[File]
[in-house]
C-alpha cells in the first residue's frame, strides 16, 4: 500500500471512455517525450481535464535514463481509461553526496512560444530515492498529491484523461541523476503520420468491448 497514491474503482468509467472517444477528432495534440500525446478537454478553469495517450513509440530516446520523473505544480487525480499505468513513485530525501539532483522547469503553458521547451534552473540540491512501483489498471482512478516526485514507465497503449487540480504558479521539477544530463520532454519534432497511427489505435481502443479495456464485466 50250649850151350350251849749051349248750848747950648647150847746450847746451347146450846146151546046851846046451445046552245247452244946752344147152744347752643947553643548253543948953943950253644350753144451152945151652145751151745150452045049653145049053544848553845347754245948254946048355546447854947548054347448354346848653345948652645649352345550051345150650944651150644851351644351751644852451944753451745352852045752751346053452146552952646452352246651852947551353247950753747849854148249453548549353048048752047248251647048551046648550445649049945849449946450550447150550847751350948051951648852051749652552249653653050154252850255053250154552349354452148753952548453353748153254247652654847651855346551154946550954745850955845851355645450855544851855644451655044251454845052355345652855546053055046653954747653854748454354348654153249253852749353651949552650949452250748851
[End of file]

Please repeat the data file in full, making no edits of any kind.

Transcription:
[in-house]
C-alpha cells in the first residue's frame, strides 16, 4: 500500500471512455517525450481535464535514463481509461553526496512560444530515492498529491484523461541523476503520420468491448 497514491474503482468509467472517444477528432495534440500525446478537454478553469495517450513509440530516446520523473505544480487525480499505468513513485530525501539532483522547469503553458521547451534552473540540491512501483489498471482512478516526485514507465497503449487540480504558479521539477544530463520532454519534432497511427489505435481502443479495456464485466 50250649850151350350251849749051349248750848747950648647150847746450847746451347146450846146151546046851846046451445046552245247452244946752344147152744347752643947553643548253543948953943950253644350753144451152945151652145751151745150452045049653145049053544848553845347754245948254946048355546447854947548054347448354346848653345948652645649352345550051345150650944651150644851351644351751644852451944753451745352852045752751346053452146552952646452352246651852947551353247950753747849854148249453548549353048048752047248251647048551046648550445649049945849449946450550447150550847751350948051951648852051749652552249653653050154252850255053250154552349354452148753952548453353748153254247652654847651855346551154946550954745850955845851355645450855544851855644451655044251454845052355345652855546053055046653954747653854748454354348654153249253852749353651949552650949452250748851